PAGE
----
Research Interests: Microstructure, Credit Markets, Liquidity, Corporate Finance
I’m a job market candidate from Finance department at the Wharton School of University of Pennsylvania.
I will be available for interviews at the AFA in January 2018.
Matriculation Year: 2012
M.A. Financial Engineering, Laval University, 2011
B.A. Mathematical Economics, Laval University, 2009
Lecturer, Laval University, 2010-2012
Research Assistant, Laval University, 2008-2012
Should Corporate Bond Trading Be Centralized? (Job Market Paper)
– BlackRock Applied Research Award Finalist
This paper shows that centralizing the US corporate bond market would yield large gains in efficiency. By studying two markets where corporate bonds are successfully traded on central limit order books, I estimate that the transaction costs of US corporate bonds would decrease by 70% on average if trading migrated from over-the-counter markets to limit order markets. To study the social value of reforming the corporate bond market, I build a parsimonious model of centralized and decentralized trading. The model implies that the optimal market structure can be determined by appropriately scaling the transaction costs associated with each market structure. Estimating the scaling factors reveals that a centralized market structure would be optimal for 91% of the bonds studied. For the average bond, moving to limit order markets would generate a social surplus equal to 1.28% of total par value. Large bond issues with low credit ratings and long time to maturity would benefit the most.
Given the apparent benefits of protecting outside investors, why are poor countries lagging behind in terms of their governance standards? Focusing on shareholder protection, I build a model proposing two complementary explanations. First, I show that the welfare maximizing level of shareholder protection is lower in poor countries. Improving shareholder protection not only expands public firms’ risk sharing possibilities but also imposes an additional compliance burden, leading smaller firms to go private. The later effect hinders financial development the most in poor countries. Second, I show that improving shareholder protection induces a transfer of wealth from the poor to the rich, creating political opposition to investor protection reforms. These reforms become politically viable only above some threshold of economic development.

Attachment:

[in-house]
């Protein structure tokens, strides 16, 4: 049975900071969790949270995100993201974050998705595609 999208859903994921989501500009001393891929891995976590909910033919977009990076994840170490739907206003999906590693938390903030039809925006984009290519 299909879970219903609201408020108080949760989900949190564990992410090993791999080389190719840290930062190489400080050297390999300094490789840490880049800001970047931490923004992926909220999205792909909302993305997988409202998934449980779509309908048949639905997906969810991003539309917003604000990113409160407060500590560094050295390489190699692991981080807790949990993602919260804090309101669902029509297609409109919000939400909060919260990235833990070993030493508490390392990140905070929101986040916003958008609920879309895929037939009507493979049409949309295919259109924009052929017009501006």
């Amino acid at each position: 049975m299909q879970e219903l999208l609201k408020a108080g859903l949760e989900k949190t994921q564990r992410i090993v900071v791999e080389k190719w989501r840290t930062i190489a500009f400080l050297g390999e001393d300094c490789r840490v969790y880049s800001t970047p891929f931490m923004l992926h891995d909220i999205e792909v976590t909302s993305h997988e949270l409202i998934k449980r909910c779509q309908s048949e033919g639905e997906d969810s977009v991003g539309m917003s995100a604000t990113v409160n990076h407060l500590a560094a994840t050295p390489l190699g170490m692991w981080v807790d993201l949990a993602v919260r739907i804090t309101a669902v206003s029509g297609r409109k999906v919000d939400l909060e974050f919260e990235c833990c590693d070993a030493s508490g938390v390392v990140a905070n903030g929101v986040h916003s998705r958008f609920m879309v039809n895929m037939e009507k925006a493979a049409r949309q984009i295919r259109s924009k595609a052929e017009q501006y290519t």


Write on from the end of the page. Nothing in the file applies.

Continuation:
Debt Overhang in Distress Times: Evidence from the 1935 Abrogation of Gold Clauses (with Joao Gomes and Mete Kilic)
Financial theory has long established that debt overhang can distort corporate decisions in many ways, such as the foregoing of profitable investment opportunities or the diversion of firm cash-flows. Despite clear theoretical predictions, quantifying the empirical relevance of debt overhang has proven more difficult, for at least two reasons. Many empirical studies either rely on variations in leverage that are unlikely to be exogenous, or use empirical settings that identify very local effects. In this paper, we overcome these two limitations by studying the 1935 supreme court decision to uphold the abrogation of gold indexation clauses in private contracts. Had the divided court (5-4) instead ruled against the abrogation, the debt burden of a large fraction of corporate borrowers would have increased by 69%. We use this setting to investigate how changes in expected future leverage affect firm decisions.
Lecturer, Introduction to Finance, Laval University, 2010
Lecturer, International Finance, Laval University, 2011
TA, Accelerated Corporate Finance, University of Pennsylvania, 2014-2015
TA, Global Monetary and Financial Institution, University of Pennsylvania, 2015
TA, Behavioral Finance, University of Pennsylvania, 2015